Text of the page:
It's hard not to like a dance company that calls itself Bob & Bob. The two Bobs--John Evans and Shane O'Hara, both university faculty members (the former at Rutgers, the latter at James Madison)--formed their duet company last year. They intend to have fun while dancing. And they do. At the University of Maryland's Dorothy Madden Theater Friday evening, the pair presented works that mostly demonstrated the lighter side of modern dance.

"Nordic Man," O'Hara's opening solo, relied on a visual gag. Clad in Viking garb, he worked a NordicTrack machine, arms and legs pumping, his torso dipping and arcing into playfully ironic poses. In "The Exchange," the two Bobs vied for each other's throats, competing to see who would come out on top. O'Hara put a fist into Evans's back. The two choked each other but reconciled in an awkward waltz. Mitchell Mercurio designed a frothy collage of lounge music and street sounds to egg the guys to their finish.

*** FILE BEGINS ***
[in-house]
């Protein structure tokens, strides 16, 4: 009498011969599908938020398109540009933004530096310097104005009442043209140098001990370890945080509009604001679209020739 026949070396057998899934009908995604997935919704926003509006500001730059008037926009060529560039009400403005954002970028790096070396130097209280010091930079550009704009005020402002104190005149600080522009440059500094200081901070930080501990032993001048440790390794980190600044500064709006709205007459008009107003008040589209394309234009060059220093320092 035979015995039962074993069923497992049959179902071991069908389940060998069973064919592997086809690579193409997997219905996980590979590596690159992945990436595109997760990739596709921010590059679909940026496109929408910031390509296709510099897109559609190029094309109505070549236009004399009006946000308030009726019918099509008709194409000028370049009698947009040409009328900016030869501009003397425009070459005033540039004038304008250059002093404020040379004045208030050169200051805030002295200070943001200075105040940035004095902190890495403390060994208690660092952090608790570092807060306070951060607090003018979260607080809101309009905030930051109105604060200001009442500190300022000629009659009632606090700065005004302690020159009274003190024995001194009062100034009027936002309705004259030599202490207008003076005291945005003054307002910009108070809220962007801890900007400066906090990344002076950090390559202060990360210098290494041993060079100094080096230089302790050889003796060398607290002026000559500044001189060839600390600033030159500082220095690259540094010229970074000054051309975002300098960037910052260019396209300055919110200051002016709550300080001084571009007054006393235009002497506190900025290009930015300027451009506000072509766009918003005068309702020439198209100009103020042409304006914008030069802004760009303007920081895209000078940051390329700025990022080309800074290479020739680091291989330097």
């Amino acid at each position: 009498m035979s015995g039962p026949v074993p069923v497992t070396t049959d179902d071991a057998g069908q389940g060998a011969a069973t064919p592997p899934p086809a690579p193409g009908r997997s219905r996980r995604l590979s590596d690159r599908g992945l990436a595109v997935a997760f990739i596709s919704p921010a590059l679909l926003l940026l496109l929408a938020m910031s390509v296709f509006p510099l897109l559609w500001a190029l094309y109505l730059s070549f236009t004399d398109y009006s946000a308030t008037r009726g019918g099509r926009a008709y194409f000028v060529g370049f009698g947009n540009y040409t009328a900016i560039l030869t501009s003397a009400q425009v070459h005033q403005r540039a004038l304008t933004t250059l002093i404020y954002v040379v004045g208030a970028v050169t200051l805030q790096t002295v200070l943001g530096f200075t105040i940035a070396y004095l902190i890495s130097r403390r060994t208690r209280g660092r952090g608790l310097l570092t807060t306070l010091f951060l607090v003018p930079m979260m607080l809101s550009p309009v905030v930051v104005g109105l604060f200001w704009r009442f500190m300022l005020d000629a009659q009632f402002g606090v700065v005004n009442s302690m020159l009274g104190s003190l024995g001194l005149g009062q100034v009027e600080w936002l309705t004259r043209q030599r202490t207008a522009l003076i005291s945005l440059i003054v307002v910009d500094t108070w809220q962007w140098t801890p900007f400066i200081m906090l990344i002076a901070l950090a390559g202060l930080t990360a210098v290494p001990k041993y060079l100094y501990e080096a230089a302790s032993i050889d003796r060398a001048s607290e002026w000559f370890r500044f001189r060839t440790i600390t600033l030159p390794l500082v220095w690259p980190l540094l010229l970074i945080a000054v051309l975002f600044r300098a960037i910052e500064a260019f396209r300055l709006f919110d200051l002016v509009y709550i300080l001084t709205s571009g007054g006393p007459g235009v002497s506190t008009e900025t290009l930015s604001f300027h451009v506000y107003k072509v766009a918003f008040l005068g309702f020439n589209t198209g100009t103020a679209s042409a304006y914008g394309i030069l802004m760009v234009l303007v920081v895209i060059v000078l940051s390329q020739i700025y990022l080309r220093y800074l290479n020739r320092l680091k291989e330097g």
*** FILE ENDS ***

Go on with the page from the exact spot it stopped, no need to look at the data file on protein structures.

"The Lure" started where "The Exchange" left off. Instead of business attire, this time they wore fishing gear credited to Wal-Mart, and the soundtrack consisted of Leonard Cohen and a TV fishing show (really). Guys will be guys, and these two tumbled and bumped, rolled and butted against one another in an easy take on the dance duet.

Although a sextet, Evans's "I Awoke Gasping" scans like a duet for three couples. The pairs--undergraduate and graduate dance students at the University of Maryland--allowed themselves to be enveloped in Evans's liquid movements--languid lunges, deep scoops, silky turns. They also managed the quick, breathy catches and tiptoe walks with ease.

University of Maryland dance professor Meriam Rosen hadn't performed onstage in two decades; O'Hara created the perfect work to coax her from retirement. "Locked In" derives from Jean-Dominique Bauby's book "The Diving Bell and the Butterfly," detailing the author's observations following a brain stem injury that left him paralyzed except for the ability to blink his left eye.

Rosen, clad entirely in white, her face stonelike in its stillness, maintained subtle power and dignity. Her movements were the simplest: fists clenched, an arm sweeping open, palms brushing down thighs, the cock of the head, a few steps. But, when rendered along with Rene Auberjunois's reading from the book, they carried intensely poignant meaning. Rosen's body danced to unlock the spirit of a speechless, motionless person, a touching portrait of determination in the face of adversity.